MISSISSIPPI GULF COAST — U.S. Sen. Thad Cochran (R-Miss.) is questioning the justification behind the Department of the Interior budget request to rescind $200 million in funding intended to pay for conservation projects in Mississippi and other Gulf Coast states.
Cochran participated in a Senate Interior Appropriations Subcommittee hearing to review the FY2013 budget request for the U.S. Department of the Interior. That budget plan includes a recommendation to rescind $200 million in unobligated funds from the Coastal Impact Assistance Program (CIAP).
“The recommendation to rescind unspent balances in the Coastal Impact Assistance Program gave me pause considering the critical challenges we face in the Gulf,” Cochran said. “The subcommittee will want to carefully consider the wisdom of doing away with a significant amount of funding for conservation projects in states like Mississippi whose offshore oil and gas receipts help fund the government.”
Created by the Energy Policy Act of 2005, CIAP set aside $1 billion to distribute among six states (Mississippi, Louisiana, Alabama, Texas, California and Alaska) for conservation, protection and preservation of coastal areas, including wetlands. Mississippi, for example, was awarded almost $2 million in CIAP funds last year to support wilderness protection and wastewater projects on the Gulf Coast. The proposal would rescind nearly 40 percent of the remaining project money intended for the state of Mississippi, according to Cochran.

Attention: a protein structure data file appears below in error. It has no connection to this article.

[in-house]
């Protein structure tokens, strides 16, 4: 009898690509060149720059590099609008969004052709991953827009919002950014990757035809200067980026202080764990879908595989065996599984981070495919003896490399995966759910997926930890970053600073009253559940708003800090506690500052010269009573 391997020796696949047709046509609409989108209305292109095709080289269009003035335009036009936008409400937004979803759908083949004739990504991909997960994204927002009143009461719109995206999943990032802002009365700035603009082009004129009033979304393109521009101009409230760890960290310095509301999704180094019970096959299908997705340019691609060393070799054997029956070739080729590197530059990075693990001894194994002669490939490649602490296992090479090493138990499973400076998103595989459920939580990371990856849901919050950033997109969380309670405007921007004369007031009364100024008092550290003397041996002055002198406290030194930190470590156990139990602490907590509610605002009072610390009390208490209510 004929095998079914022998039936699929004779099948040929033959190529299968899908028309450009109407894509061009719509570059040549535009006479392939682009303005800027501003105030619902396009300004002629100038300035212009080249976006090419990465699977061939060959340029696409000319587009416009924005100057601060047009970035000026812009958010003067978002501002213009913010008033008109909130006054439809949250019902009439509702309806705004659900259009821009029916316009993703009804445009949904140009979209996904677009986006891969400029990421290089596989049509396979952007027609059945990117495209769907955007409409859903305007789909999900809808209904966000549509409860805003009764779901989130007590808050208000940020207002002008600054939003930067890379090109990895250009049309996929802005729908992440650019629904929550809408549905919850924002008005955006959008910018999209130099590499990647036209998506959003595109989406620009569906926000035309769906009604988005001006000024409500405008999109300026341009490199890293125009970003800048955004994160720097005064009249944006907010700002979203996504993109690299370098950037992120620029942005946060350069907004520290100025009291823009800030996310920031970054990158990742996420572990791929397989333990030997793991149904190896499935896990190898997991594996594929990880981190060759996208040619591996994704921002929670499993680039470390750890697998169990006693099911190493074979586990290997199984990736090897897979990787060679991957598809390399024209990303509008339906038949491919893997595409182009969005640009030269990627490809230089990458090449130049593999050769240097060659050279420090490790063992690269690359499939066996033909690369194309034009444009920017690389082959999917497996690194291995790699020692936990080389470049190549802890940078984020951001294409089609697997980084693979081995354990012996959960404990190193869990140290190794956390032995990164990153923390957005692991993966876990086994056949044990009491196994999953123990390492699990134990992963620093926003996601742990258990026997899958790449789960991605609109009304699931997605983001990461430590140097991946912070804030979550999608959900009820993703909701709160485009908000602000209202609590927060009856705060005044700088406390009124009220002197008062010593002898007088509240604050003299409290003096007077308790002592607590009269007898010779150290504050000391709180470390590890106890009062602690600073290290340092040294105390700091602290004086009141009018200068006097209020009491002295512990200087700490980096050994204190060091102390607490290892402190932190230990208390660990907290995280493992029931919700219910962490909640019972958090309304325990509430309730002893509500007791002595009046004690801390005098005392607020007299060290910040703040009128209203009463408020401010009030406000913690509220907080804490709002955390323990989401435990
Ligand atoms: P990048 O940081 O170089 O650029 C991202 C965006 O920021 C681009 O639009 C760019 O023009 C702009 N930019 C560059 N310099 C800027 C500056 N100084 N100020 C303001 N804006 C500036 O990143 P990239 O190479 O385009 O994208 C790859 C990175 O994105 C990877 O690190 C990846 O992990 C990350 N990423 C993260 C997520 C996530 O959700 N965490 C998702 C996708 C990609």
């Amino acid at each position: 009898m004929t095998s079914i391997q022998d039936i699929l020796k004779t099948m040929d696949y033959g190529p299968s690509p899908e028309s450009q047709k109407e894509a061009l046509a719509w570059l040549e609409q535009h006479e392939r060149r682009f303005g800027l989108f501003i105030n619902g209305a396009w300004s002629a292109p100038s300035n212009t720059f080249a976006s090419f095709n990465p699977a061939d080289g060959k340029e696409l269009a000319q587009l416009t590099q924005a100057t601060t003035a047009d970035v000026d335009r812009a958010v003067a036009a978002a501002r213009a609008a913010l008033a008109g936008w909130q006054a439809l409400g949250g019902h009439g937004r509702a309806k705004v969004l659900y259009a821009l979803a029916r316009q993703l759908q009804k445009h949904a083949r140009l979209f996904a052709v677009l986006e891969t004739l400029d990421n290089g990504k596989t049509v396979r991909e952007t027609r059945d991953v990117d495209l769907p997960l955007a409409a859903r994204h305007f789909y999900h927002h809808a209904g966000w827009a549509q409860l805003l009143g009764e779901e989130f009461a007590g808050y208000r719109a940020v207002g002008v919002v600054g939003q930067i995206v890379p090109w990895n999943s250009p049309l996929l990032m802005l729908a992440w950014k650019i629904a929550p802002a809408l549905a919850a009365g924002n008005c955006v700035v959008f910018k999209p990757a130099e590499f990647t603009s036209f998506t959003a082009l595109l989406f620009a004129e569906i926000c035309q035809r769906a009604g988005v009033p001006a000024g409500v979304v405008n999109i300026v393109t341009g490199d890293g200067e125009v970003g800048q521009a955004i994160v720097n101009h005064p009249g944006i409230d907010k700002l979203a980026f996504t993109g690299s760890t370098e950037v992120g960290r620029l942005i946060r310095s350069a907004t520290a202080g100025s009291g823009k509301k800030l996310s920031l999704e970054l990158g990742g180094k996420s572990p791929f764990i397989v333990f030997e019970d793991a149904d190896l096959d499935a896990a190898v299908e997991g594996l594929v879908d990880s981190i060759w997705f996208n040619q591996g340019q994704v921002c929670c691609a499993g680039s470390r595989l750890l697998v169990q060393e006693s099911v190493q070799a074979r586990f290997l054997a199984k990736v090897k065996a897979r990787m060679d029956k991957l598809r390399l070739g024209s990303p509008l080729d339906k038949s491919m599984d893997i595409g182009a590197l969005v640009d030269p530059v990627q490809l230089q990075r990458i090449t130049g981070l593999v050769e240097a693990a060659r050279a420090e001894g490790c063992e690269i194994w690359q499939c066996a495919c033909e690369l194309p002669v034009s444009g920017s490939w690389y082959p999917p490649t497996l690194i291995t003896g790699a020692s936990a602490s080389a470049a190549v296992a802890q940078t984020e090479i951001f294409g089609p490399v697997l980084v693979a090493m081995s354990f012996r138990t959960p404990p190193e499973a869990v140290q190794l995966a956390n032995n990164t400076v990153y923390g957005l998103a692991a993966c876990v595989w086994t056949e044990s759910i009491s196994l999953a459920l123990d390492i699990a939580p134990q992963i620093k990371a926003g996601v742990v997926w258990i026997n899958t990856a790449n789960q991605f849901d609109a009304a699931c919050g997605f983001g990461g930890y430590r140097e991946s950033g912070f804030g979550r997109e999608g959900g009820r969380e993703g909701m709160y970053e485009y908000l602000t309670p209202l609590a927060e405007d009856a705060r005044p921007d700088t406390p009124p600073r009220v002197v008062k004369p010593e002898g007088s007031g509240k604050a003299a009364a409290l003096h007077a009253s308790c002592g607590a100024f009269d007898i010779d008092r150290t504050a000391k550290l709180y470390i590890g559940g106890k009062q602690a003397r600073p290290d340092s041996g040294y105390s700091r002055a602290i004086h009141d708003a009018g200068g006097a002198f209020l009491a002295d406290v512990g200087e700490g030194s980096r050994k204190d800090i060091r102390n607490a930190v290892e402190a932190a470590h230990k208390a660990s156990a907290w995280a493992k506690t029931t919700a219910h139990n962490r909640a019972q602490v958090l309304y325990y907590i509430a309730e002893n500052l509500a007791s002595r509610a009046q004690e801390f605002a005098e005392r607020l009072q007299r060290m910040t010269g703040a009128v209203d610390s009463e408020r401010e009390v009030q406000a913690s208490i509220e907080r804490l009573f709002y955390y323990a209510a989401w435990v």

The FY2013 Interior Department budget recommends permanently cancelling $200 million of approximately $565 million in unobligated CIAP funding, citing budget constraints and the fact that CIAP funding “has been slow to be obligated.”
Cochran, in questions submitted to Interior Secretary Ken Salazar, requested that the Department address concerns from states that for years the CIAP grant approval process has been cumbersome and time-consuming. The Energy Policy Act of 2005 authorized $250 million to be appropriated each year FY2007-FY2010 for CIAP. Cochran also asked for an explanation of any administrative changes related to the definition of “obligated funds.”
Congress last year transferred the CIAP program to the U.S. Fish and Wildlife Service from the Bureau of Ocean Management (formerly the Minerals Management Service) in hopes of improving the timeliness of project approvals and the operation of the program, Cochran said.